J-School for Jerks
Joshua Green has an amusing piece in the current Atlantic Monthly (yes, my issue arrived today) on the fine art of being a media talking head, aptly titled, “J-School for Jerks.”
….the political shoutfests on cable television: Hardball, Crossfire, Hannity & Colmes, and the reigning king, The O’Reilly Factor. Each features an endless procession of motormouths, the most successful of whom display their shaky grasp of current affairs with the belligerent energy of a loutish barfly. Yet the format has spread. It’s easy to assume that all this vitriol flows naturally from the contentious politics of a difficult time. But that isn’t quite true. As more shows adopt an adversarial format, people who wish to appear on them must be equipped to survive the ordeal. (Any channel-flipper has surely seen Bill O’Reilly steamroll an overmatched guest.) The idea that someone would create a school to train aspirants in hand-to-hand political combat may sound farfetchedÃ¢€”but not in Washington.
Rich Masters, forty-two, is the managing director of media relations at Qorvis Communications, a mid-sized public-relations firm in Washington, and a Jedi master to television pundits. Last year a Qorvis partner spotted an unmet demandÃ¢€”hardcore pundit trainingÃ¢€”and hired Masters to devise a cutting-edge program to fill it. Qorvis built a faux television studio in downtown Washington solely for this purpose, identical to the real thing in every detail, including decorative books and a rubber ficus.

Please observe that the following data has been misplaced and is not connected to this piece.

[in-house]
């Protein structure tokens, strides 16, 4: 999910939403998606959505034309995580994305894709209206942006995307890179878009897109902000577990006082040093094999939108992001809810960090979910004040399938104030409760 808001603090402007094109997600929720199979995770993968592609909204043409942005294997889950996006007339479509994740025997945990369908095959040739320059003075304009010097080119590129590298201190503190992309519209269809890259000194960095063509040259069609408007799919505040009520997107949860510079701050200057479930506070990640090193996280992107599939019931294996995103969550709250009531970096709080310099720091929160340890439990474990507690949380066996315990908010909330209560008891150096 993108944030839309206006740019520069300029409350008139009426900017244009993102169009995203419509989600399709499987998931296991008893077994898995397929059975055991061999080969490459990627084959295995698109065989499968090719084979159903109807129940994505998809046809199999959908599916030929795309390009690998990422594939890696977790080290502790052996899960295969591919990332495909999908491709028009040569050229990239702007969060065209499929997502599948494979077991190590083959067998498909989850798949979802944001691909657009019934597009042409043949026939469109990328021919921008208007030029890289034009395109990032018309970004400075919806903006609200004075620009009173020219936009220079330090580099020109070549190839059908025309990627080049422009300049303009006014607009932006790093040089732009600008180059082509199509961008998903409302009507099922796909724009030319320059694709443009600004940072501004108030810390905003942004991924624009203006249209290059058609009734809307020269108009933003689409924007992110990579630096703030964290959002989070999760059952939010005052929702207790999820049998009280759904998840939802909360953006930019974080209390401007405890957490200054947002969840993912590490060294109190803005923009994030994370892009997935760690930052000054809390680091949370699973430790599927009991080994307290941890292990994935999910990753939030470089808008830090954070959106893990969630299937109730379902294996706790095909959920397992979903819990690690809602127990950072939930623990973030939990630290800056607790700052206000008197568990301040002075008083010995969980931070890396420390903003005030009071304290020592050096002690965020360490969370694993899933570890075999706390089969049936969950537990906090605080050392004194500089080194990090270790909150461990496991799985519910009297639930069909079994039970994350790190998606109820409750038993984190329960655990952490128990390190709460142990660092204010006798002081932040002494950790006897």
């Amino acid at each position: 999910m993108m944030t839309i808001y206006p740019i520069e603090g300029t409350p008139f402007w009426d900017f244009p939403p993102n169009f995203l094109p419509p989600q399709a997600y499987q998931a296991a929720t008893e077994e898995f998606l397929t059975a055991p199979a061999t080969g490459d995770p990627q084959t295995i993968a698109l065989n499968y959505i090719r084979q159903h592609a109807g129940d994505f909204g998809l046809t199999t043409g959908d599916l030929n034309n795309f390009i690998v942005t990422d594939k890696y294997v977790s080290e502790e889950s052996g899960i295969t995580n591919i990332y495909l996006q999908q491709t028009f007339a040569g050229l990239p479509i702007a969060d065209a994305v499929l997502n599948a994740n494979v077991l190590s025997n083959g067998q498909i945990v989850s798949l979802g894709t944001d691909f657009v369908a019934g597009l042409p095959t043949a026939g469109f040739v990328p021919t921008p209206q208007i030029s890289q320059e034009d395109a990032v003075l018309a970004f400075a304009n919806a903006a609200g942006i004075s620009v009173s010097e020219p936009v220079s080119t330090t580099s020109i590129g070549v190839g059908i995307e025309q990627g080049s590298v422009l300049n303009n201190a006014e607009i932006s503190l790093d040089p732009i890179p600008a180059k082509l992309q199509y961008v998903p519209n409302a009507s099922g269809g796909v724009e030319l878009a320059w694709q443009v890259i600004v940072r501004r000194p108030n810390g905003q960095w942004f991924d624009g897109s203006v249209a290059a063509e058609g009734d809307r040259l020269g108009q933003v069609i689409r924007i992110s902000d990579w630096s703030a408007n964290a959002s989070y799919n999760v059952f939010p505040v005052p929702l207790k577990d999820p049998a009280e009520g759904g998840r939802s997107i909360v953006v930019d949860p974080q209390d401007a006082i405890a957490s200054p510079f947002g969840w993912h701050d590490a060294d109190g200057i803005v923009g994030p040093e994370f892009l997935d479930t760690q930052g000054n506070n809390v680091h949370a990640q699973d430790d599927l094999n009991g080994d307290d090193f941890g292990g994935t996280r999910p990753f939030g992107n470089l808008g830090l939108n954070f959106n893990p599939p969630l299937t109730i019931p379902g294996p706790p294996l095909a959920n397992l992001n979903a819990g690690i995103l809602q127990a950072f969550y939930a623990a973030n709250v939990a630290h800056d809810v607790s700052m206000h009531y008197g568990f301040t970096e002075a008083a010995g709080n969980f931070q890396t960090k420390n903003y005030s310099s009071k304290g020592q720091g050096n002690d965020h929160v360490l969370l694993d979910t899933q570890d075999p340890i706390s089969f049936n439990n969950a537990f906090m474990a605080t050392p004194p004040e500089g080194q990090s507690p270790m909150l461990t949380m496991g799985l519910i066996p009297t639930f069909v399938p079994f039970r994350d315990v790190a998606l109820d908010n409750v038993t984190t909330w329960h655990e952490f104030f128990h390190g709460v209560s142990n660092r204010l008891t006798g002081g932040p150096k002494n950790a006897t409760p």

The truly professional pundit understands that although the bickering and shouting may appear to be a free-flowing drama, television is rigidly segmented, most segments running about three minutes. This makes it possible, Masters explains, to “filibuster”Ã¢€”a technique he himself employs. “When you’re up against an opponent and a question comes your way,” he says, “start talking and keep talking. A lot of times inexperienced hosts don’t know how to control the interview, and you literally run out the clockÃ¢€”you get to hit your message repeatedly and prevent your opponent from getting hers out at all.”
Often, of course, one is pitted against an equally capable foe and must break a filibuster. This, too, is an art form. “Don’t scream,” Masters warns. “You’ll look nuts. Wait till they breathe and then pounce!” Masters believes that demeanor is crucial. He recommends interrupting in a funny way (“Whoa, hold the wagon, lady!”) and shouting down an adversary only as a last resort. As long as you’re not Al Gore, loud sighs and theatrically rolled eyes are good signals to the host that you’d like to butt in.
Mastering these techniques, which are the polar opposite of polite discourse and simply manners that have been drummed into most of us from our earliest days, is clearly an artform. Apparently, though, most hosts prefer screamers who look nuts, since they seem to be the guests who get invited back most frequently.